The government of the Netherlands develops a draft law legalizing assisted suicide. The law, if passed, will give an opportunity to any individual to leave this life, and one does not have to be terminally ill to be able to bid farewell to life.
Therefore, the draft law would not be a law about an act of euthanasia.
"Euthanasia in strictly defined conditions has a right to exist. Yet, as for assisted suicide, I believe this is an exaggeration. Every human being has a right to live, but here it goes about the right to bid farewell to life - this is something beyond a reasonable historical trend, as well as beyond natural human rights. In fact, it goes about the legalization of assistance in an act of suicide committed by someone else," Director of the Institute for Human Rights, lawyer Valentin Gefter told Pravda.Ru.
The expert believes that an act of suicide committed for no particular reason and not related to a deadly disease, goes beyond the scope of natural law.
"The Netherlands have always been known for their extreme liberties. One may welcome it as a trend, but it should be kept within reasonable limits. One can not forbid a person to commit suicide. Yet, the state can not take a counter-position - to support and legitimize an unfortunate concourse of circumstances. To encourage suicide legally is frightening," Valentin Gefter said.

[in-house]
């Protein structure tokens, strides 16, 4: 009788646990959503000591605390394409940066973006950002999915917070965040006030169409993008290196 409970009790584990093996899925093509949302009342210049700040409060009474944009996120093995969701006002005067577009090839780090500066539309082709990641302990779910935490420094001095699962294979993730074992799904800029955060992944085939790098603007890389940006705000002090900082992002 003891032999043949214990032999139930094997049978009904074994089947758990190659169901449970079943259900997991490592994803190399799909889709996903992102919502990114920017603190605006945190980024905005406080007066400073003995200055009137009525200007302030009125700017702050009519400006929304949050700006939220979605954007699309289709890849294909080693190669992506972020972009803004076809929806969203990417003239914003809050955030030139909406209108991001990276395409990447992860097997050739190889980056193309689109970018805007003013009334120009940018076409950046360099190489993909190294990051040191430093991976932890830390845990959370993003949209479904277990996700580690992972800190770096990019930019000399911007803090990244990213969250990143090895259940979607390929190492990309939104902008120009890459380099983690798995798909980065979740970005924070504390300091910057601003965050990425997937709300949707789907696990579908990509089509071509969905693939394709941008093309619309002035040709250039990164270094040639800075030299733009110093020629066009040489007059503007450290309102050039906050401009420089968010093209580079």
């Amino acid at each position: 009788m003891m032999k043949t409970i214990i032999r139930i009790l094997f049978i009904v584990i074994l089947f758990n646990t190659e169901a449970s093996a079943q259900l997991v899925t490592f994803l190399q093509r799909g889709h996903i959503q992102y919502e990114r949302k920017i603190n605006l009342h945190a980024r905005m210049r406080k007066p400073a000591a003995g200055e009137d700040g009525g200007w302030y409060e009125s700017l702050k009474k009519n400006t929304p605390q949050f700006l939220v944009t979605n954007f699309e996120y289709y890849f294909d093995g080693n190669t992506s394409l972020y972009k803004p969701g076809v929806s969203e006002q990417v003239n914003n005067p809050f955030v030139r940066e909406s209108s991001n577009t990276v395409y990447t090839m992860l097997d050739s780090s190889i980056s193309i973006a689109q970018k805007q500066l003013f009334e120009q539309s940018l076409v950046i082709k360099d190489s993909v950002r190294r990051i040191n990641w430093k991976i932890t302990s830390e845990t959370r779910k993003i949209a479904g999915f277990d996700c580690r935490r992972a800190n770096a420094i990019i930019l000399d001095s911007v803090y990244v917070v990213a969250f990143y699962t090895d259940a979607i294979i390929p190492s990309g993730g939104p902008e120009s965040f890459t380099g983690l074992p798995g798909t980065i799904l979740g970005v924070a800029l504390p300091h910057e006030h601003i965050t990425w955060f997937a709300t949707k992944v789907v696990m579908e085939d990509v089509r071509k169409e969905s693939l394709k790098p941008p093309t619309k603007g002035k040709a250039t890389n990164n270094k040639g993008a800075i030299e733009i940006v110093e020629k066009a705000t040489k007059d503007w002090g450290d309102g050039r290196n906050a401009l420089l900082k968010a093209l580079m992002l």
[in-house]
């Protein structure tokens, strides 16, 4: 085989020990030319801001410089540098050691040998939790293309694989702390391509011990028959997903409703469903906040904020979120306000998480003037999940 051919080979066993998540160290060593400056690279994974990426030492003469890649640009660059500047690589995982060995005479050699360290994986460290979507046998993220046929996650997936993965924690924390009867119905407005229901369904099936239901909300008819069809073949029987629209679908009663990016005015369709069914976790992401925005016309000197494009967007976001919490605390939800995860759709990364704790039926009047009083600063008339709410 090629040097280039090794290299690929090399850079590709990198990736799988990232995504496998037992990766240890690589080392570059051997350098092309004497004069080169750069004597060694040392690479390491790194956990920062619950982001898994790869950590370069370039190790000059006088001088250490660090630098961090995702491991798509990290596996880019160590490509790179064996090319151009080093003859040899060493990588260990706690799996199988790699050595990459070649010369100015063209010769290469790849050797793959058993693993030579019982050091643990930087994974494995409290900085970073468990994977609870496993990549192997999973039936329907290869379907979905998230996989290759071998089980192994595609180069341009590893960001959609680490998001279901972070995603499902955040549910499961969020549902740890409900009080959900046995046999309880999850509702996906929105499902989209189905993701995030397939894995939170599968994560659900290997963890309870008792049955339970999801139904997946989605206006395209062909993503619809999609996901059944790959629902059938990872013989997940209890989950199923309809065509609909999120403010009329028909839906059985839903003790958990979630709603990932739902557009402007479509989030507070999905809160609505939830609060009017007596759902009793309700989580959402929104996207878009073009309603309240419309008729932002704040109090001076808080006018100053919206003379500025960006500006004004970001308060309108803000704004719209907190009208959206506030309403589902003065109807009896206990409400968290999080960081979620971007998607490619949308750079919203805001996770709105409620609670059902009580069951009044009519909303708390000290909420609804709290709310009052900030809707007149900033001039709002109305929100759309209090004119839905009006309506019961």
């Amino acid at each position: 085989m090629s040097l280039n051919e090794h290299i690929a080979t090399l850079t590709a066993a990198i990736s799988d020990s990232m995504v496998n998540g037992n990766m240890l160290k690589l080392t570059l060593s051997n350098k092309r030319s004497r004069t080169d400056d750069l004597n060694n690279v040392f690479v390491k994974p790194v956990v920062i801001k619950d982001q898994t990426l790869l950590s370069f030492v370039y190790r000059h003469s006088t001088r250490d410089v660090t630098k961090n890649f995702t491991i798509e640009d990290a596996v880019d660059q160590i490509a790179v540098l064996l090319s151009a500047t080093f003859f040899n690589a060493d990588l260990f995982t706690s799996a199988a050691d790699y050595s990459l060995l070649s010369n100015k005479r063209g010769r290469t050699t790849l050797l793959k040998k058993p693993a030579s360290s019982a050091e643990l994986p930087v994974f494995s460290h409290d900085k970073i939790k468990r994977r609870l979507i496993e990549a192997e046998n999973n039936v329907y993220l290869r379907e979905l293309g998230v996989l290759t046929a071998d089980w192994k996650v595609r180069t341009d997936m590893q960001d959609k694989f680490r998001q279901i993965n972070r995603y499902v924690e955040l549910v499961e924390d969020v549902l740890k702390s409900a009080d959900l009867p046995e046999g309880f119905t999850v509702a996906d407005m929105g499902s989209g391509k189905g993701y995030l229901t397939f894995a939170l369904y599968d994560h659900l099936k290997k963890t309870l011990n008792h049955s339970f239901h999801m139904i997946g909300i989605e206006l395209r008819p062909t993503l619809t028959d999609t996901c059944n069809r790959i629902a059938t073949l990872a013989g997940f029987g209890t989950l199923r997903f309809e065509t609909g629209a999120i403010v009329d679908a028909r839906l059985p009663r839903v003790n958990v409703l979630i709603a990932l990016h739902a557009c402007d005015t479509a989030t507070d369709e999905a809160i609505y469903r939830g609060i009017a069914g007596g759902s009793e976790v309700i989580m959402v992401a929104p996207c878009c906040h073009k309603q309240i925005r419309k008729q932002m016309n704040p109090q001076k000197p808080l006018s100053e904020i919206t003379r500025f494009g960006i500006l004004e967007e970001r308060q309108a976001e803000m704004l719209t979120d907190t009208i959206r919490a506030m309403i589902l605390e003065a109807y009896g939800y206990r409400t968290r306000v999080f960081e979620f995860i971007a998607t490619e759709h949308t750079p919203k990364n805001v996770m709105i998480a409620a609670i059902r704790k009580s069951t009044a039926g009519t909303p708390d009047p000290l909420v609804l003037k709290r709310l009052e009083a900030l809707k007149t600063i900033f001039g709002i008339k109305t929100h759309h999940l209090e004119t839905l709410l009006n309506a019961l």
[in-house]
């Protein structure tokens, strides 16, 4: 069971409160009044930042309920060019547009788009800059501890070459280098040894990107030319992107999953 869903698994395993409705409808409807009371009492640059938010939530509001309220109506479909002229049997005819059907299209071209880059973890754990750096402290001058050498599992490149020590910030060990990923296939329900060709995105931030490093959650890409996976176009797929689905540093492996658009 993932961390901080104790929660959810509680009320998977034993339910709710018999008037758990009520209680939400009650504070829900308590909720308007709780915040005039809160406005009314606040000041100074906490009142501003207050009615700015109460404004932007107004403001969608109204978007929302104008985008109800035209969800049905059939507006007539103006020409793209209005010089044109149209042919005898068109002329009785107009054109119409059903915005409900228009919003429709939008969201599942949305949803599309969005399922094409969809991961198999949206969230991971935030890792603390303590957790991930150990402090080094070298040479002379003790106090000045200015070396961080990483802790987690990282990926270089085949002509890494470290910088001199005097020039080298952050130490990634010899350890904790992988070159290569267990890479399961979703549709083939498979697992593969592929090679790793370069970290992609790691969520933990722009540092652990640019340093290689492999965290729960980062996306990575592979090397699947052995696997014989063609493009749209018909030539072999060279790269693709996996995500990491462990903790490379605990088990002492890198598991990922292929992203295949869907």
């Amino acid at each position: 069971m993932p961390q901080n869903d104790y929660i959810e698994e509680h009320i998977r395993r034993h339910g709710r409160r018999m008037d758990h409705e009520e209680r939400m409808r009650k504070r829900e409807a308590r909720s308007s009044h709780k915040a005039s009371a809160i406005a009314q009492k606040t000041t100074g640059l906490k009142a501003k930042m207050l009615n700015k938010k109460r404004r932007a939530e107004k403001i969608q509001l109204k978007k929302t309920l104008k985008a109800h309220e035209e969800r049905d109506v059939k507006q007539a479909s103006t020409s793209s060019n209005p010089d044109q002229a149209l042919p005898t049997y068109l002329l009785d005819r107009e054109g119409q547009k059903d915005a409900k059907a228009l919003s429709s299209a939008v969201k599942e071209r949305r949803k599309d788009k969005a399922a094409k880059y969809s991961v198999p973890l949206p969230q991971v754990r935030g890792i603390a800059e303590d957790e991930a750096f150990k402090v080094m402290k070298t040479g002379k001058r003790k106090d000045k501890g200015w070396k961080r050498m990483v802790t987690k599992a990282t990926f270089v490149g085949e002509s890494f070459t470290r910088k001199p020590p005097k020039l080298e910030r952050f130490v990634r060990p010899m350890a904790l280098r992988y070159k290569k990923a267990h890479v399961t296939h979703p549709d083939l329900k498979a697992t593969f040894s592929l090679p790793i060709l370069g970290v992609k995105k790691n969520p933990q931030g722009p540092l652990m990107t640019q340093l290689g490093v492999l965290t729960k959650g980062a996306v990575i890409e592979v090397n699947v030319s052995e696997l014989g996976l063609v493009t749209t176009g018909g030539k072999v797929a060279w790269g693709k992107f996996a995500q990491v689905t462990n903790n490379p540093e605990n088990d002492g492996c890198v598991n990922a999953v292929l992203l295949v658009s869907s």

Executive Director of Fair Aid Foundation, Elizaveta Glinka, aka "Dr. Liza," also believes that the draft law goes beyond the limits of reasonable.
"This borders on something demonic, I do not even want to comment on that. I have a negative attitude towards euthanasia. There is no patient who can not be anaesthetized. There is no patient, whom it is impossible to conciliate. It was not us who gave them life. I do not understand why suicide should be legalized. People kill themselves all the time anyway, this is diabolical nonsense," Elizaveta Glinka told Pravda.Ru.
In Bolivia, at least seven people were killed at El Alto State University on Tuesday, March 3. The tragedy took place during a student meeting on the fifth floor of the building